I am exploring S390x provisioning support for Foreman and it looks like network booting S390x virtual machines could be a good start. Foreman can be used with or without libvirt compute resource to either run and customize an image via SSH finish template or booting from network.
In QEMU environment, s390-ccw firmware is utilized to boot the operating system which is not as flexible as on Intel, but thanks to the recent work of Red Hat and IBM engineers in 2018 it offers two ways of booting from network via DHCP/BOOTP protocols.
The older method requires kernel and init RAM disk to be concatenated and sligthly modified. Then it’s just matter of configuring DHCP to return the filename option so the firmware can download it via TFTP and load into the memory. This would require calling an external script from Foreman once kernel and image are downloaded from the installation media.
The newer method from 2018 (qemu 3.0 and newer) is radically more simple, the firmware has a limited PXELinux configuration file parser which can recognize both kernel and init RAM disk and download them separately performing the required concatenation on the fly. There are several options available, the simplest one is to return the configuration file directly in the filename DHCP option.
Configuring dnsmasq, which is controlled by libvirt, is easy. Add
<bootp> elements and restart the network:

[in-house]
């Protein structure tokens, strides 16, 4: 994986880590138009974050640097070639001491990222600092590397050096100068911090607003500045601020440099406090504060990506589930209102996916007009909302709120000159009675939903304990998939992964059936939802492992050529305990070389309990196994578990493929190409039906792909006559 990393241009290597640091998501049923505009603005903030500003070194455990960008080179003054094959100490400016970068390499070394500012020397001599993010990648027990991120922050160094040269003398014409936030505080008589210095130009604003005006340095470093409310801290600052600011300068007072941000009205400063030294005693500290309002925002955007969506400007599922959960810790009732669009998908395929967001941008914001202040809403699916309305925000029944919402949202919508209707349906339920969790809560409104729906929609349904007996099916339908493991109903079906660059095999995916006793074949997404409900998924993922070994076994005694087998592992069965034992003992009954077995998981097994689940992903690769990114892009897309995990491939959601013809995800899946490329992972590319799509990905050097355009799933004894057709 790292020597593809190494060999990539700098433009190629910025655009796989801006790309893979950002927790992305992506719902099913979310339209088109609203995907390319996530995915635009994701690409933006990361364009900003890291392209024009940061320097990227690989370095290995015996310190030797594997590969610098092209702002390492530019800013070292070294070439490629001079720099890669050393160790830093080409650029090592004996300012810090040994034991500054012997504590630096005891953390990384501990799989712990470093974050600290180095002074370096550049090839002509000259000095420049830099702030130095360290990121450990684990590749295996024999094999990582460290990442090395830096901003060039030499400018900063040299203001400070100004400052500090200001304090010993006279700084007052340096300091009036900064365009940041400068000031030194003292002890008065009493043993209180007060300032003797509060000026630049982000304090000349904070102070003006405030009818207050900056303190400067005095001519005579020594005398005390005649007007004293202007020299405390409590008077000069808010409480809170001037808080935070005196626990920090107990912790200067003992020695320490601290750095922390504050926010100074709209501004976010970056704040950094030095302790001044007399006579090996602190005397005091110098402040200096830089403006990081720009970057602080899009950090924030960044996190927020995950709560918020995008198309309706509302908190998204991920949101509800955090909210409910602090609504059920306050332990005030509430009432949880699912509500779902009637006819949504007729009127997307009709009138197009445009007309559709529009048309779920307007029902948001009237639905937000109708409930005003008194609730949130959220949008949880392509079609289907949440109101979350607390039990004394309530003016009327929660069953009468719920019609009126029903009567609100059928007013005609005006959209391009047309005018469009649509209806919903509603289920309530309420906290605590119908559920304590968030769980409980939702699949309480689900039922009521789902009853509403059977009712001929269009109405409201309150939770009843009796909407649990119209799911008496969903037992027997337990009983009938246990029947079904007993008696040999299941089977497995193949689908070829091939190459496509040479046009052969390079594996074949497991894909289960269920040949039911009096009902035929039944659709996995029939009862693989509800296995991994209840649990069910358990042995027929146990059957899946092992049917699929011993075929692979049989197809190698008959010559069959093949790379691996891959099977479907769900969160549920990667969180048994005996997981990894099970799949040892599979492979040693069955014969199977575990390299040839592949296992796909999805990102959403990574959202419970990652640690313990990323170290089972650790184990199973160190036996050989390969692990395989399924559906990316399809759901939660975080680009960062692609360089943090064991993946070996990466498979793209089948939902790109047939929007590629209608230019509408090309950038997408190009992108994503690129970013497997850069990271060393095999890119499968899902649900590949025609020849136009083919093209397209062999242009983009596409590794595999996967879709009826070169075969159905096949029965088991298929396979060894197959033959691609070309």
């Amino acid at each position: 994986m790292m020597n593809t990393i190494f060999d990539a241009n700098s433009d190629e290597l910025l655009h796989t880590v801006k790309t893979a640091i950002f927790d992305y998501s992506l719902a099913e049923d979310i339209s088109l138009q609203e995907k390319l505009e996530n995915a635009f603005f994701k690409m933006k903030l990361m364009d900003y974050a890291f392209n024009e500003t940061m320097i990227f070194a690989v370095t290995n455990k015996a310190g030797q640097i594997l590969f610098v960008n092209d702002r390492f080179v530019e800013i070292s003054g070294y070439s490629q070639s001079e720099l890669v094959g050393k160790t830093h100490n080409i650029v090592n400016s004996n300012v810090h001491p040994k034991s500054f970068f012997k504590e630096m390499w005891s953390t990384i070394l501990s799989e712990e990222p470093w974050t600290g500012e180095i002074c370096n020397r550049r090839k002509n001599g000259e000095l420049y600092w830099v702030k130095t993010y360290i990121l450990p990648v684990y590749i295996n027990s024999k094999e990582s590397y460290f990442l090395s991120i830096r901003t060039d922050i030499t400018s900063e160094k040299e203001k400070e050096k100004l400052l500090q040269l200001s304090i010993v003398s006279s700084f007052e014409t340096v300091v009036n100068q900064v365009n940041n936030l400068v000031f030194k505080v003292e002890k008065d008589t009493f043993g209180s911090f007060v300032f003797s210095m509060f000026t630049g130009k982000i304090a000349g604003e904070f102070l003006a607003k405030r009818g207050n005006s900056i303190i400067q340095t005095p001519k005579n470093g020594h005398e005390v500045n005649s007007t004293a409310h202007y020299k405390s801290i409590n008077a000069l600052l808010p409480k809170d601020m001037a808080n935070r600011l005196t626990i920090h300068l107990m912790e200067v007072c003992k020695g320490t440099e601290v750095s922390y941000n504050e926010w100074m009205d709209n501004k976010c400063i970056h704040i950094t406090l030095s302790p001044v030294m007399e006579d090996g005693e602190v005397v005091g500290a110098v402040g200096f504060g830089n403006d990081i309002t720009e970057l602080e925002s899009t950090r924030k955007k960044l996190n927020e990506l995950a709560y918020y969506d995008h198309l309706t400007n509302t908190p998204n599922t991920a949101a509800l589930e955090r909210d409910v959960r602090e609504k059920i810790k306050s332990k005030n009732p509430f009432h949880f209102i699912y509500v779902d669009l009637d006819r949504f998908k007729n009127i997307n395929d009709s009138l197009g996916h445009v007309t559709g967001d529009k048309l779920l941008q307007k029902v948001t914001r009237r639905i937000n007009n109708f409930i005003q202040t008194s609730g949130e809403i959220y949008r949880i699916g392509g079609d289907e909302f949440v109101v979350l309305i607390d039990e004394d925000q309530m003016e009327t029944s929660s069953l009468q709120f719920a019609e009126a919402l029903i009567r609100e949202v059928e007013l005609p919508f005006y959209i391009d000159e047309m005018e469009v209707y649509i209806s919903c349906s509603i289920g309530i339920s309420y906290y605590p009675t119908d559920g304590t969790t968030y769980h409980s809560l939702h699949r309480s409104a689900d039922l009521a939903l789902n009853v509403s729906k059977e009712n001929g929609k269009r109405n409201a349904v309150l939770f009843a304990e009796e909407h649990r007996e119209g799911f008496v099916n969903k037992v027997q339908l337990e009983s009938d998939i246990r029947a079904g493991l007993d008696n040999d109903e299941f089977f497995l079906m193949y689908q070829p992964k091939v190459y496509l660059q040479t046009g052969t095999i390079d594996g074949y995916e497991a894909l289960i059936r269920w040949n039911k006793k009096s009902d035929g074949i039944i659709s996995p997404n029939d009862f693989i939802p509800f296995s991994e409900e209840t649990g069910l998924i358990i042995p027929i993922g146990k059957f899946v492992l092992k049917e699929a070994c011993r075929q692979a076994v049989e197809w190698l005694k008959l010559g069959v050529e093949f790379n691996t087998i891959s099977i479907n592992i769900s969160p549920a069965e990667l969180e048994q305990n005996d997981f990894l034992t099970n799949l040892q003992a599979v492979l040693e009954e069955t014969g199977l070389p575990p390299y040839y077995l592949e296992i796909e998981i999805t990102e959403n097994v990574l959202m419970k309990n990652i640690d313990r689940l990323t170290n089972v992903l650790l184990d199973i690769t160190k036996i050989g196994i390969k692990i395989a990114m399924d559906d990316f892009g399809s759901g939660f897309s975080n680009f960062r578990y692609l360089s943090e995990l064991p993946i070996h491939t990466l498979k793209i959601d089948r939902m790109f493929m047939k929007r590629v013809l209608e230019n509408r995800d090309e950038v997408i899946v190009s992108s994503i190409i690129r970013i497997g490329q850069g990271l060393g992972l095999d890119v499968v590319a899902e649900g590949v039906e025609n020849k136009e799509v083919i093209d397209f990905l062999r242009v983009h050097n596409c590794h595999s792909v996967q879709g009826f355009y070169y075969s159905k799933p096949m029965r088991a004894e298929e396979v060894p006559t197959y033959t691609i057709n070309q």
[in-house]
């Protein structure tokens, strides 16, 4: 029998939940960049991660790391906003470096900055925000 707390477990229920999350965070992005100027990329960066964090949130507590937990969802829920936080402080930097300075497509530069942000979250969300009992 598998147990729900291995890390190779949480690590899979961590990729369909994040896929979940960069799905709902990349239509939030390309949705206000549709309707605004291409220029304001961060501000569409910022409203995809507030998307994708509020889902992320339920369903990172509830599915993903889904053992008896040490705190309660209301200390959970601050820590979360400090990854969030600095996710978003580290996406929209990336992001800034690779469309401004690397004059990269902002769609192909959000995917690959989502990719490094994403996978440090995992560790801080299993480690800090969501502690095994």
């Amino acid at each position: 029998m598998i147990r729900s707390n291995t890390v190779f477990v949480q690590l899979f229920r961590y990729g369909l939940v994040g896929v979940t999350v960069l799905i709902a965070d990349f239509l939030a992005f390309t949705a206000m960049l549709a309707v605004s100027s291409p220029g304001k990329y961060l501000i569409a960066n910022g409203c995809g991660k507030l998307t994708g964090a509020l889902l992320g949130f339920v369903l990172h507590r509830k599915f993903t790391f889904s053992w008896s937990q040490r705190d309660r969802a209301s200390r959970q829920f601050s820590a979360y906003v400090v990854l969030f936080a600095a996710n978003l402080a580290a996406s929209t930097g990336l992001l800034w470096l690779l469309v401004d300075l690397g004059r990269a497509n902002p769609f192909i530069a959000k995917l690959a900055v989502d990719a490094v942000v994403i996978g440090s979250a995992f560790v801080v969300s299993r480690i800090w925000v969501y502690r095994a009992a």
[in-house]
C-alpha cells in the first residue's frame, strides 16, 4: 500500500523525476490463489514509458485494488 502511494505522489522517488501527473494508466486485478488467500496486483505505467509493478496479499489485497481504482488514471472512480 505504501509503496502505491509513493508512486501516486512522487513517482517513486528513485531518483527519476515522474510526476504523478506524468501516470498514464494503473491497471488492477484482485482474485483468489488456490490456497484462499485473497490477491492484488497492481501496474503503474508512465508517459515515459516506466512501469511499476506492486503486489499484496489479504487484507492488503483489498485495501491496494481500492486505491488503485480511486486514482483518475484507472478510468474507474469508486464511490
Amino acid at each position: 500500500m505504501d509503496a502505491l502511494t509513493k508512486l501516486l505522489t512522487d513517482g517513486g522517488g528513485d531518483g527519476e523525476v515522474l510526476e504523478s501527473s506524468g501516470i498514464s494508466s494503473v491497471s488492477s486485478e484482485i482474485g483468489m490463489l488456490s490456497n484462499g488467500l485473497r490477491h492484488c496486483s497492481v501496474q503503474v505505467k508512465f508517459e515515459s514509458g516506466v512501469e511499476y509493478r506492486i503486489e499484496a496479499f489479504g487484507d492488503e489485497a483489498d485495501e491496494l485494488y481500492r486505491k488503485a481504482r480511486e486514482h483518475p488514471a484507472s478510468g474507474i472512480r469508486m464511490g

# virsh net-edit default <network> <!-- ... --> <ip address="192.168.122.1" netmask="255.255.255.0"> <tftp root="/var/lib/tftpboot"/> <dhcp> <!-- ... --> <bootp file="pxelinux.cfg"/> </dhcp> </ip> </network>
Then create a PXELinux configuration file, make sure it starts with
pxelinux; a magic string preventing executing this as it was a linux kernel.
# cat /var/lib/tftpboot/pxelinux.cfg # pxelinux default linux label linux kernel kernel.img initrd initrd.img append ip=dhcp inst.repo=http://download.xxx.com/RHEL-8.4.0/BaseOS/s390x/os
A second more flexible option is to return a directory via the DHCP filename
option, the firmware then searches
pxelinux.cfg/ subdirectory using the
PXELinux pattern: UUID, MAC address and finally
configuration file. In that case:
# virsh net-edit default <network> <!-- ... --> <ip address="192.168.122.1" netmask="255.255.255.0"> <tftp root="/var/lib/tftpboot"/> <dhcp> <!-- ... --> <bootp file="/"/> </dhcp> </ip> </network>
The PXELinux configuration is the same, it don’t even need to have the
pxelinux magic header. Keep in mind that the parser ignores most of the
statements, there will be no menu, it will automatically pick the first option.
But that’s good enough to automate installations via Foreman where PXELinux is
To see it in action:
# virsh start test --console Domain test started Connected to domain test Escape character is ^] done Using IPv4 address: 192.168.122.207 Using TFTP server: 192.168.122.1 Bootfile name: '/' Trying pxelinux.cfg files... Receiving data: 0 KBytes TFTP: Received /pxelinux.cfg/default (297 bytes) Loading pxelinux.cfg entry 'linux' Receiving data: 5000 KBytes TFTP: Received kernel.img (5000 KBytes) Receiving data: 40063 KBytes TFTP: Received initrd.img (40063 KBytes) Network loading done, starting kernel... [ 0.114133] Linux version 4.18.0-147.el8.s390x (email@example.com) (gcc version 8.3.1 20190507 (Red Hat 8.3.1-4) (GCC )) #1 SMP Thu Sep 26 16:13:34 UTC 2019 [ 0.114135] setup: Linux is running under KVM in 64-bit mode
And Linux on S390x is booting up from the network! I haven’t tried this end to end with Foreman yet, but it looks promising. Later, lads.